From the California Weather Blog
The Sierra Nevada will be the biggest beneficiary–and may see 1-2+ feet of new snowfall from this storm (which means that the highest peaks could see as much as 3+ feet of pretty dry powder, derived from 1-3 inches of liquid equivalent, by the time all is said and done). There is still some inter-model disagreement between the GFS and ECMWF regarding how much rain makes it to SoCal with this second storm. Earlier solutions suggested the potential for a major rain event, but that now appears rather unlikely. Instead, I would expect to see some light-to-moderate accumulations over most of SoCal, but with some significant boom/bust potential. Why? This is not anticipated to be a particularly strong or moist system from a dynamical perspective; its greatest asset will be the very cold air aloft associated with it. Storms such as these sometimes “fizzle” south of Point Conception, and it’s possible that happens this week. Still, this will likely be the most significant precipitation event across most of the state over the past 6-7 weeks.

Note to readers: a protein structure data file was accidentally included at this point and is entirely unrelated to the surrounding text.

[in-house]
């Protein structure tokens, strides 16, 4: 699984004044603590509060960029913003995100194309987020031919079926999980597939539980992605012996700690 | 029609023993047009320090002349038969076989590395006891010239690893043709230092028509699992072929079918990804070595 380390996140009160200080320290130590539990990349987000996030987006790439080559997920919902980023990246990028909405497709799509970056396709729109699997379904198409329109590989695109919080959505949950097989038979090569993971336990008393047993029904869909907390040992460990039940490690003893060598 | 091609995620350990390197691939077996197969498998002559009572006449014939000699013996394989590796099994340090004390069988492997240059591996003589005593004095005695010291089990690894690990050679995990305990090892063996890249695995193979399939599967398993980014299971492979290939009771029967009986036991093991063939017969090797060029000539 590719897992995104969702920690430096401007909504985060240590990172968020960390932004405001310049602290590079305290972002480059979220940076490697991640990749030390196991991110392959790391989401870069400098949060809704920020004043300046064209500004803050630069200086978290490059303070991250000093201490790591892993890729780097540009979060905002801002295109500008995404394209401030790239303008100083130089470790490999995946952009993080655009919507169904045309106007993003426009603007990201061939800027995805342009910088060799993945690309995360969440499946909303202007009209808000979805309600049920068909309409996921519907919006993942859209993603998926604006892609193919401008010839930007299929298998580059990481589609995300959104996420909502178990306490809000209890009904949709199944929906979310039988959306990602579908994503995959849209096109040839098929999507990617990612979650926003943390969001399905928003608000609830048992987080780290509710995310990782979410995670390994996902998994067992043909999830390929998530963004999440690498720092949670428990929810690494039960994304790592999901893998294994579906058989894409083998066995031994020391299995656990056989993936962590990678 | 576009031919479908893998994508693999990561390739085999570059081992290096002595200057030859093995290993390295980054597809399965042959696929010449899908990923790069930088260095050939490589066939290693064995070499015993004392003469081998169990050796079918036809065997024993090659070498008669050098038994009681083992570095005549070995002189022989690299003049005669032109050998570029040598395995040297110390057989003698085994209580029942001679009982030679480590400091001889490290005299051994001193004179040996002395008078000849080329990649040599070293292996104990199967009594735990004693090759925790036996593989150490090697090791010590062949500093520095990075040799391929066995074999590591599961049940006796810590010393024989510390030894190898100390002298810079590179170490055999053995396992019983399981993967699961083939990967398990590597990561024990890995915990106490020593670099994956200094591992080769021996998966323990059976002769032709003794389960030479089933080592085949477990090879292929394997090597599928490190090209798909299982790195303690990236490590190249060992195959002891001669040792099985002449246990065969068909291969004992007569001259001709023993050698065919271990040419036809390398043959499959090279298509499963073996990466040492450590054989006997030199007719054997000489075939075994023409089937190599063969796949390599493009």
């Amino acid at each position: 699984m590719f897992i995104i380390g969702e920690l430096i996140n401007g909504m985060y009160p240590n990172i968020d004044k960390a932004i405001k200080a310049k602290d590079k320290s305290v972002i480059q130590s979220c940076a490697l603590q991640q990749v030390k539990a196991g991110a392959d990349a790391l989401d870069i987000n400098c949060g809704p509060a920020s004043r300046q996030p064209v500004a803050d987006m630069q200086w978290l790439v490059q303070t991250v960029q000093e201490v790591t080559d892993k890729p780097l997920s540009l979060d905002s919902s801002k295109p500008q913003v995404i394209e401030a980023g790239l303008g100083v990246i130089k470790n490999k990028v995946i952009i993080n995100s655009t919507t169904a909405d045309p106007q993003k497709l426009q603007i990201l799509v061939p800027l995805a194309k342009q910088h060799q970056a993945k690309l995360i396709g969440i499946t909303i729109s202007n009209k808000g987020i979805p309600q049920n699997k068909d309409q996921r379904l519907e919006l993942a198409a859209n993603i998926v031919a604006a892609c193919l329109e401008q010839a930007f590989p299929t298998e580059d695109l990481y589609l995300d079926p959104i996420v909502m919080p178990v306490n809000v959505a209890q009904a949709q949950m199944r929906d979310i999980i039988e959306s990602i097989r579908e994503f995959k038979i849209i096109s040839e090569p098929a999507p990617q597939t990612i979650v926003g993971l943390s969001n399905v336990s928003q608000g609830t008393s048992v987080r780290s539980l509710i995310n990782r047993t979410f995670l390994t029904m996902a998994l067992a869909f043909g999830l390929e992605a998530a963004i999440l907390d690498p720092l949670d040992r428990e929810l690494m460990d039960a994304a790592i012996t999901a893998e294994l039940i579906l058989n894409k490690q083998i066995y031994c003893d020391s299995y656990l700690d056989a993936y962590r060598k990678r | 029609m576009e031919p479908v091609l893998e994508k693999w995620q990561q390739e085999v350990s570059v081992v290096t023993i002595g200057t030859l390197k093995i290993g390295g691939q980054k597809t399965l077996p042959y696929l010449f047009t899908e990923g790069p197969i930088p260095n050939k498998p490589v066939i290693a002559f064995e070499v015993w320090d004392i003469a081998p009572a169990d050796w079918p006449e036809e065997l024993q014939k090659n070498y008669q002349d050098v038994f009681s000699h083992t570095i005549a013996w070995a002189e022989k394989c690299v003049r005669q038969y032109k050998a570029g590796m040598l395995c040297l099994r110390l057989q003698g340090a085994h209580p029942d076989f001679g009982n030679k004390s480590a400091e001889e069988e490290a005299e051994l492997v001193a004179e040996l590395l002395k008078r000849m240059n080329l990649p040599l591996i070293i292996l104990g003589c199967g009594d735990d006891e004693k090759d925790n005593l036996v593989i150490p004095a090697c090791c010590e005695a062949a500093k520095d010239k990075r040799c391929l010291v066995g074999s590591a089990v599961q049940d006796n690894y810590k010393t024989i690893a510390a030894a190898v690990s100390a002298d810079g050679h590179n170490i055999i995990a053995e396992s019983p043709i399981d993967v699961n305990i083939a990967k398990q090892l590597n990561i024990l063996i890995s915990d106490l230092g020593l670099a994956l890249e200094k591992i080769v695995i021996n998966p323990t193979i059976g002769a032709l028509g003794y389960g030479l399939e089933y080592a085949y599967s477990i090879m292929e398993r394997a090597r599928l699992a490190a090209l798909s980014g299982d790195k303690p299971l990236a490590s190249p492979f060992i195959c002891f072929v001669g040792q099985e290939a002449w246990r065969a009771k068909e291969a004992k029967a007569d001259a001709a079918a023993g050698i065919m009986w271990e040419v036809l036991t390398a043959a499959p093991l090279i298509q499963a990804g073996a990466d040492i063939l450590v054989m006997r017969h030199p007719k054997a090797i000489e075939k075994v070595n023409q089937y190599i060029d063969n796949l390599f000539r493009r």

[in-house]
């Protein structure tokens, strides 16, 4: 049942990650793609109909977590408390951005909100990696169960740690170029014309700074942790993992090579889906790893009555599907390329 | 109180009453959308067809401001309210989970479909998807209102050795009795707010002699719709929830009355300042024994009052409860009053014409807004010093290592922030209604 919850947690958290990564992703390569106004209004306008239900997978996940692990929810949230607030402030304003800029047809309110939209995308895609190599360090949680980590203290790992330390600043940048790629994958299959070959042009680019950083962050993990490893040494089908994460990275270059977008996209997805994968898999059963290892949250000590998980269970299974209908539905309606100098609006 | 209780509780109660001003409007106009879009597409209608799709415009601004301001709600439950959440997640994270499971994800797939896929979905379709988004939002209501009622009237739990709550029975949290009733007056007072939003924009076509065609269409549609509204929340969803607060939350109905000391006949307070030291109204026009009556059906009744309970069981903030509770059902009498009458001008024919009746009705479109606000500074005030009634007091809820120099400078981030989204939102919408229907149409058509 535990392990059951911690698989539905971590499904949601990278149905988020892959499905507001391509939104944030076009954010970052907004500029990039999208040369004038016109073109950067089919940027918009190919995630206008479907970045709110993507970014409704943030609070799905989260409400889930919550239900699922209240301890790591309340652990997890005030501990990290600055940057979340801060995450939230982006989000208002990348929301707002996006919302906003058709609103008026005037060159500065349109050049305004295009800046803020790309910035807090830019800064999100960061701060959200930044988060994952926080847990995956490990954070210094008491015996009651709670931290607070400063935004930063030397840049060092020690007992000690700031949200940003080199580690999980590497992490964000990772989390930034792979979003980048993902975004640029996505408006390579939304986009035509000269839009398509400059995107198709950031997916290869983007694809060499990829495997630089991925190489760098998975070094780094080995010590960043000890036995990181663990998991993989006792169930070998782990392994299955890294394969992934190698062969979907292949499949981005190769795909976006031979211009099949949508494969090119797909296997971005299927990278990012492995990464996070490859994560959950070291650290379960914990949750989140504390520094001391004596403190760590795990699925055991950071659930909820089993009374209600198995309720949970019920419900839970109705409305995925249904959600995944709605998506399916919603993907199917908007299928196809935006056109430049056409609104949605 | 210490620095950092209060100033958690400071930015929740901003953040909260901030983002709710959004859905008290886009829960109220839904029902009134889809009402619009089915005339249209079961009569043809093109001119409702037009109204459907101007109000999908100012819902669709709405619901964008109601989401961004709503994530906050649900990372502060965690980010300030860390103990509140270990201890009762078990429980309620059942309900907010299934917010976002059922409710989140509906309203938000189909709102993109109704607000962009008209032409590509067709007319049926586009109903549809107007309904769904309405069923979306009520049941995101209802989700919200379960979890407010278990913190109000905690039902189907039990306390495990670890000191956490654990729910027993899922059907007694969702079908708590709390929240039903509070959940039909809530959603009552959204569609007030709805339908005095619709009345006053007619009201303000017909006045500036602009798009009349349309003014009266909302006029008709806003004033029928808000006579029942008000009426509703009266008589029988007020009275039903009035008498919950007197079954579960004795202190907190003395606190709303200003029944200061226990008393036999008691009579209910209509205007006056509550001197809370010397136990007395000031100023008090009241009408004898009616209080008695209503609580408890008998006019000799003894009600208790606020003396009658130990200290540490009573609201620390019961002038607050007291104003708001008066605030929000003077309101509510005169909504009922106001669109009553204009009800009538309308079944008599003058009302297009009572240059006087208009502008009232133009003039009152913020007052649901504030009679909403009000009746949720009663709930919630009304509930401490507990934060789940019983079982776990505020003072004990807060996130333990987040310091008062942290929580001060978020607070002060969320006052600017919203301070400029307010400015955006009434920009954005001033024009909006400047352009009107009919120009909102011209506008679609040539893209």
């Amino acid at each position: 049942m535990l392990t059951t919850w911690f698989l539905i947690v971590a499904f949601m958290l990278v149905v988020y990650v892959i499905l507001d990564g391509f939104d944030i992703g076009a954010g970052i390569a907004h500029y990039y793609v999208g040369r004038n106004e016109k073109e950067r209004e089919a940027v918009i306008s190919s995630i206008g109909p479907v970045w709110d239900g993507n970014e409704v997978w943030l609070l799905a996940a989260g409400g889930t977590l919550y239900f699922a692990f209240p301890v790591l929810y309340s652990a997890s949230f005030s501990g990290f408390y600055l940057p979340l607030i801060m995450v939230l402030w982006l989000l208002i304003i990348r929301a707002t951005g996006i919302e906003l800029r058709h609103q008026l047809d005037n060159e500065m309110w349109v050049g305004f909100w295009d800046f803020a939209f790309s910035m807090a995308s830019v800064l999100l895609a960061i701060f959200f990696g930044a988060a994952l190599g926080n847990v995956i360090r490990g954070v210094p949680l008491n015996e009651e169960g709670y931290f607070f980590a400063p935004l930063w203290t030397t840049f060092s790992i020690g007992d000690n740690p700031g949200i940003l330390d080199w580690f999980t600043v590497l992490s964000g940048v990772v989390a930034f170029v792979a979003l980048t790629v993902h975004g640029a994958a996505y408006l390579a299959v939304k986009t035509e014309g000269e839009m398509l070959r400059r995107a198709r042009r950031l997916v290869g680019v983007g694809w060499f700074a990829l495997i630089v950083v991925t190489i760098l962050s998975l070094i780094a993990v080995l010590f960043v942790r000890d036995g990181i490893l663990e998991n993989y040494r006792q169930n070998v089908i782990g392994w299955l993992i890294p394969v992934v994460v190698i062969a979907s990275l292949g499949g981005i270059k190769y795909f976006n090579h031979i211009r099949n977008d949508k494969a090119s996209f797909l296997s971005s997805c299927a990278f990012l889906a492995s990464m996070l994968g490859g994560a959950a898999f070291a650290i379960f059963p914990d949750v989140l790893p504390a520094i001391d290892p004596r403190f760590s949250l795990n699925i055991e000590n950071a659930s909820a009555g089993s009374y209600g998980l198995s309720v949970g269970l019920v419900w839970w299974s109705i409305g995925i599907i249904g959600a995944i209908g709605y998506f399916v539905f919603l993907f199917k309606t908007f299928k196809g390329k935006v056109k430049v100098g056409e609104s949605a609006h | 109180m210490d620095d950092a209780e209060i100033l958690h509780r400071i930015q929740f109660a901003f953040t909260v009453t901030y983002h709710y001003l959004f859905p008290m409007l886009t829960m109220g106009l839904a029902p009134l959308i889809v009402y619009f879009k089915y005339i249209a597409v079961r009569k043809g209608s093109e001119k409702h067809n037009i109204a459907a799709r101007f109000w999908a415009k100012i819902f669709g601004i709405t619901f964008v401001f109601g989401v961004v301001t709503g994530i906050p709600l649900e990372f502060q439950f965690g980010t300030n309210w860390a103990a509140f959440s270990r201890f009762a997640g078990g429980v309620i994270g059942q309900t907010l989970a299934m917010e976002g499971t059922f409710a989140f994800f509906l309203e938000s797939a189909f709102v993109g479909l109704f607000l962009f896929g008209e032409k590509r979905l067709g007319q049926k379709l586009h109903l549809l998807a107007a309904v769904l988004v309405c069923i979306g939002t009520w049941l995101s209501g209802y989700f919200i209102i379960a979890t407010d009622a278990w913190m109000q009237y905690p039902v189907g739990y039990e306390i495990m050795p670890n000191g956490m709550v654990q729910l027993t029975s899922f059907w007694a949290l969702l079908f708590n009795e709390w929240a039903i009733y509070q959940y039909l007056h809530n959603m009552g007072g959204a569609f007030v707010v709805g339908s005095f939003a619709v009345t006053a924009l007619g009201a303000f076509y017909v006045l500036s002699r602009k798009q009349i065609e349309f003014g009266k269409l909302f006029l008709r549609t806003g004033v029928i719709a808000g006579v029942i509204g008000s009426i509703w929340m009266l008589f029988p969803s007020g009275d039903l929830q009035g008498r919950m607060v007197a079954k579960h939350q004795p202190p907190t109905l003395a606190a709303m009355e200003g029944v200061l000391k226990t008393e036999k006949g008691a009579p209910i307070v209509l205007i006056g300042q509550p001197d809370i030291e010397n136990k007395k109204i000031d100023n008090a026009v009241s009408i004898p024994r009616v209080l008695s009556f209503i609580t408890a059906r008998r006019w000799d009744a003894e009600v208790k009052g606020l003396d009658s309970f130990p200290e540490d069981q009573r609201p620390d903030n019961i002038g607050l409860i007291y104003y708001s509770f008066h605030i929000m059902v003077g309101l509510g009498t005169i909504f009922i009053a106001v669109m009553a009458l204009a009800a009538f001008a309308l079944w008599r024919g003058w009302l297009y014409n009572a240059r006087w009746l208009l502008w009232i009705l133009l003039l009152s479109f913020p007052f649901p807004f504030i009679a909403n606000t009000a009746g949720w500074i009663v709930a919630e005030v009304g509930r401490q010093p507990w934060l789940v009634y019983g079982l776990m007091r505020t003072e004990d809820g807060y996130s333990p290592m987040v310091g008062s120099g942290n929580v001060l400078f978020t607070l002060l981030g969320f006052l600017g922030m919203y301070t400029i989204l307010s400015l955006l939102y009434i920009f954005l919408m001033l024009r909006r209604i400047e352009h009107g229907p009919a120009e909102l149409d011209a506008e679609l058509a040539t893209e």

Joe Bastardi at Weather Bell is predicting this storm will be like March of 1962 on the East Coast. In Nevada City, in March 1962 the snowfall total was 6.5 inches.
The Local TV is over hyping this storm. As a Caltrans Transportation Engineer once said, “Local TV forecasters are known for their ability to turn a few random snowflakes into a raging blizzard, and the next time forecast a few raindrops when it is a real blizzard.”